When bureaucrats rule personal preference

Ours is a nation of laws, not men. Our Constitution requires the concurrence of majorities in both houses of Congress and the signature of the president in order to create those laws.

Related Articles

In this July 29,2015 file photo, House Speaker John Boehner of Ohio speaks during a news conference on Capitol Hill in Washington. According to GOP lawmakers, Boehner to step down end of October. (AP Photo/Susan Walsh, File)

John Boehner and the earmark

John Boehner is leaving the House and the speakership with cheers ringing in his ears and maybe with a few regrets, but looking at the chaos in his wake, watching his Republican colleagues struggling to find a suitable successor, he's entitled to reflect on his own accomplishments. There have been more than a few.

Illustration on the change in House leadership by Alexander Hunter/The Washington Times

Deja vu all over again

- The Washington Times

The more things change, the more they stay the same. A week or so after Bob Dole resigned his Senate leadership role and Senate seat to run for president in 1996, he joined me and Lyn Nofziger for breakfast. We had all been friends for many years and could be honest with each other.

China's President Xi Jinping arrives for the 70th session of the United Nations General Assembly at U.N. headquarters, Monday, Sept. 28, 2015. (AP Photo/Jason DeCrow)

Testing China's aggression

President Obama seems to have learned a lesson from his fecklessness in Syria. He has listened to the pleas of Ash Carter, the secretary of defense, to assert the freedom of the seas in Southeast Asia.

House Majority Leader Kevin McCarthy of Calif., leaves a meeting on Capitol Hill in Washington, Thursday, Oct. 8, 2015, ahead of a nomination vote to replace House Speaker John Boehner, who is stepping down, and retiring from Congress, at the end of the month, after nearly five years in the role. (AP Photo/Evan Vucci)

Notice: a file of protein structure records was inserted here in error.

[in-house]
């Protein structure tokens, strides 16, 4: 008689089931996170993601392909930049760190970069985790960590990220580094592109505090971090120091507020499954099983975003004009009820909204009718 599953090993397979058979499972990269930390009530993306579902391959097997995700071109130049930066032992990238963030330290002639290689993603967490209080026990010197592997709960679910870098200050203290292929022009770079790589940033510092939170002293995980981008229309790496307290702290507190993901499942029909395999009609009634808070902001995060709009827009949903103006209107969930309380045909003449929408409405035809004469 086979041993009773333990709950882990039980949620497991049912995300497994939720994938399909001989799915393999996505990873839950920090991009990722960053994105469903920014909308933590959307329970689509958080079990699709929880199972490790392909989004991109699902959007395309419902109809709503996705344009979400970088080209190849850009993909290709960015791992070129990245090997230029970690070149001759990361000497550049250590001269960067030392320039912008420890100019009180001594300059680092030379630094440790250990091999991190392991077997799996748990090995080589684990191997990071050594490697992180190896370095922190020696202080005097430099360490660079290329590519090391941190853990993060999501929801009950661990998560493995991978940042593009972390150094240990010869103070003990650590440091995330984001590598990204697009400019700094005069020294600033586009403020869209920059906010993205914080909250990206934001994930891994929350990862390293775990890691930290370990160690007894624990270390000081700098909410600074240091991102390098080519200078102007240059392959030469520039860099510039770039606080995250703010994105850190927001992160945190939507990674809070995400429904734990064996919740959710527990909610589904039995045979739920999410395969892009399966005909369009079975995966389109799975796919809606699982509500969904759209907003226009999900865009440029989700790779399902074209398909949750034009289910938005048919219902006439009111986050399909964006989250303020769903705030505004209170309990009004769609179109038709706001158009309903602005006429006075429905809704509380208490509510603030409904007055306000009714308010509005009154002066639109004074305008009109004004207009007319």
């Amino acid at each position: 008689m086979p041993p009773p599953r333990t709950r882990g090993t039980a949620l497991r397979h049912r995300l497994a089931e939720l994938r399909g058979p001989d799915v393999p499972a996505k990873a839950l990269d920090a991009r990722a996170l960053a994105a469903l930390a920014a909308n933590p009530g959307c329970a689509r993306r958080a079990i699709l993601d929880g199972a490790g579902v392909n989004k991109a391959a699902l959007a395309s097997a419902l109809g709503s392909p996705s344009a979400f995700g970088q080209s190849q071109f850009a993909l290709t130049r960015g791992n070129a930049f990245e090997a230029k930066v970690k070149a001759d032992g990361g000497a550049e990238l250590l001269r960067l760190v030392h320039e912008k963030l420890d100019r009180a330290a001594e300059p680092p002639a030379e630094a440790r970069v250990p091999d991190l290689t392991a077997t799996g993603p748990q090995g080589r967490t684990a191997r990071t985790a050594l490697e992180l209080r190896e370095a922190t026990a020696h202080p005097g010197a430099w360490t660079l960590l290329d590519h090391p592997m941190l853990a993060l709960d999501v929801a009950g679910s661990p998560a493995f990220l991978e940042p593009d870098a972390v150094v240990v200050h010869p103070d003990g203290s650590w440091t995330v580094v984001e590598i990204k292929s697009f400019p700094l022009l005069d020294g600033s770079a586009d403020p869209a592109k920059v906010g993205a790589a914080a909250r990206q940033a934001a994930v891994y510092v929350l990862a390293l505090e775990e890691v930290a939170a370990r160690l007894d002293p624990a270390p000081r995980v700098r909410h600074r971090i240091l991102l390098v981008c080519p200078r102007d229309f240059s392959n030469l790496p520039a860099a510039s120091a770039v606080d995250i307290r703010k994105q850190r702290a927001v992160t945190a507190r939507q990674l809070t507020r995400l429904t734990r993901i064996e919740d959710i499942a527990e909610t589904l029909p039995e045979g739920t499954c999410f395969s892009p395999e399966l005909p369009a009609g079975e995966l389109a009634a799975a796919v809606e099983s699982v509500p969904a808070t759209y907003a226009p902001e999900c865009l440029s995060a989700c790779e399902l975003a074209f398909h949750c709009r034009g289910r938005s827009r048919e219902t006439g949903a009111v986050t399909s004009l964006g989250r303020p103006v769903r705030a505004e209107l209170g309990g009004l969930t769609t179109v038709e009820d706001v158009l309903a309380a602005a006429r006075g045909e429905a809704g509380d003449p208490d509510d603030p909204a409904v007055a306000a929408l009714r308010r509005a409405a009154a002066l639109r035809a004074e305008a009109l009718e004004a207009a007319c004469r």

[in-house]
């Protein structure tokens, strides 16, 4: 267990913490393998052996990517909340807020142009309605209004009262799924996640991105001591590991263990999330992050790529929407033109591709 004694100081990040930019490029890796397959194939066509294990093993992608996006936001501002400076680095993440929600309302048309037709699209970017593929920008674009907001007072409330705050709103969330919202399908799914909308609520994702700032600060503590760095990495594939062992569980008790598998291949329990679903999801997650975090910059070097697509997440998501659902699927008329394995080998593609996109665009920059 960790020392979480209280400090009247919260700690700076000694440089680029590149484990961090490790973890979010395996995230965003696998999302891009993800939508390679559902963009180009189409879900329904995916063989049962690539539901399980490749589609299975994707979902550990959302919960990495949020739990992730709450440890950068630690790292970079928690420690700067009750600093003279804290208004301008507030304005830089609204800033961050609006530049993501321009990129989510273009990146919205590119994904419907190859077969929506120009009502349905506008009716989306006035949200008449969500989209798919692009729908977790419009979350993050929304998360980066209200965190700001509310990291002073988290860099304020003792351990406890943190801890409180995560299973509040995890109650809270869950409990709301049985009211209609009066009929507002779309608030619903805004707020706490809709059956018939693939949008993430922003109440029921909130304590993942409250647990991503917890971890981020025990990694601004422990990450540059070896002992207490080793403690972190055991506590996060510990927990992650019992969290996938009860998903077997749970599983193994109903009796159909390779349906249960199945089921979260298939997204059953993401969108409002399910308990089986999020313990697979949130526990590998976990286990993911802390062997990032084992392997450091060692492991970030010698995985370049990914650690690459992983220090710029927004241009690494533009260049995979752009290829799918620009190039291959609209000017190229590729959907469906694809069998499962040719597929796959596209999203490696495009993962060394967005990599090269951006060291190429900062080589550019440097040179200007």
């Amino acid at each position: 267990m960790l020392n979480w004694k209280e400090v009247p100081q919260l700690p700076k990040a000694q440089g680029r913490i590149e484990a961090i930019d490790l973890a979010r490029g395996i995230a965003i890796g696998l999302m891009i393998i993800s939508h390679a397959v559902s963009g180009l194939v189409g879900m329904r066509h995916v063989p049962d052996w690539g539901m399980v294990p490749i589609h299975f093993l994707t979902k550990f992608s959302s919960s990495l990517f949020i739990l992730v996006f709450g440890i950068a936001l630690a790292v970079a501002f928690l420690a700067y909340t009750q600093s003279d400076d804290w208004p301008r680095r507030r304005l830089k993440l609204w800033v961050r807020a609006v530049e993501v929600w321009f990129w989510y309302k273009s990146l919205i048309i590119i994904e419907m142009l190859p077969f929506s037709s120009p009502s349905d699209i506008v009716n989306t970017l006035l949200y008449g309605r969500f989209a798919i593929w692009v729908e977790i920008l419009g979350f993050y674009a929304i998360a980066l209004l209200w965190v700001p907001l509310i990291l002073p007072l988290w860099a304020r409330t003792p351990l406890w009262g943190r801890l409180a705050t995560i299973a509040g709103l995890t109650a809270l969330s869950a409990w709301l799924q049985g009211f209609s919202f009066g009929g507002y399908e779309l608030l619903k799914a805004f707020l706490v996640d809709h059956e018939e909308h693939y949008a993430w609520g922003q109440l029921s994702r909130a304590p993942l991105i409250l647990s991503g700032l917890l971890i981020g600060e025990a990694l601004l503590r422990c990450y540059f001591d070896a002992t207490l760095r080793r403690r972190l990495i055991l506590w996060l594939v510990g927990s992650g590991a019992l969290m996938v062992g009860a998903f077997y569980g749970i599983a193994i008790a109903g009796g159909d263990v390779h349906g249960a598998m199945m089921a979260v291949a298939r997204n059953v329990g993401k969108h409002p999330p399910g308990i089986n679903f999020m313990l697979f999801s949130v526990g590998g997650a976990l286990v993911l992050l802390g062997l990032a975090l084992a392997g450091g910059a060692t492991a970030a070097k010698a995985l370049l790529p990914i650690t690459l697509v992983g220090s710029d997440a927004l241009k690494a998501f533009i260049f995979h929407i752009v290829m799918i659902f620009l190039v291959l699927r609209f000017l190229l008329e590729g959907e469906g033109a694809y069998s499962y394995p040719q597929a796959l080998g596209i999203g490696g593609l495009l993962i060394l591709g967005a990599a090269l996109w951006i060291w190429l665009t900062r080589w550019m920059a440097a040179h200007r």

Chaos! The GOP-bashing press gets stuck on a single word following McCarthy revelations

- The Washington Times

"Chaos." That was the operative term among journalists and news organizations who got in some serious Republican bashing following House Majority Leader Kevin McCarthy's straightforward announcement that he would not seek the role of House Speaker. News coverage immediately swung into gleeful and dramatic mode on Thursday, appearing to suggest the GOP lawmakers were in a state of near riot below the mighty dome of the U.S. Capitol itself. The headlines were very telling.

Illustration on Hillary Clinton's recent forays into comedy by Alexander Hunter/The Washington Times

'Taint funny, Hillary

While the Donald tries to overcome his reputation as an over-the-top television entertainer to caress his ambition to become president, Hillary Rodham Clinton is running for comedienne in chief. She went on "SaturdayNight Live" to trade her high seriousness for laughs. Neither candidate will seal the deal the way they're trying to do it.

BOOK REVIEW: 'The Drowned Boy (Inspector Sejer Mysteries)

It is a tragedy when a 16-month-old boy drowns when he scrambles from his home and falls into a pond outside. His mother Carmen is hysterical in her weeping, his father Nikolai is taciturn and oddly bitter.

Cruz stands out and up

Well over 30 years removed from our last truly conservative presidential candidate, a rare opportunity to elect another presents itself in candidate Ted Cruz. Genial of nature yet fierce in conviction, Sen. Cruz needn't be Ronald Reagan any more than Ronald Reagan needed to be Abraham Lincoln. We simply need Cruz to be Cruz.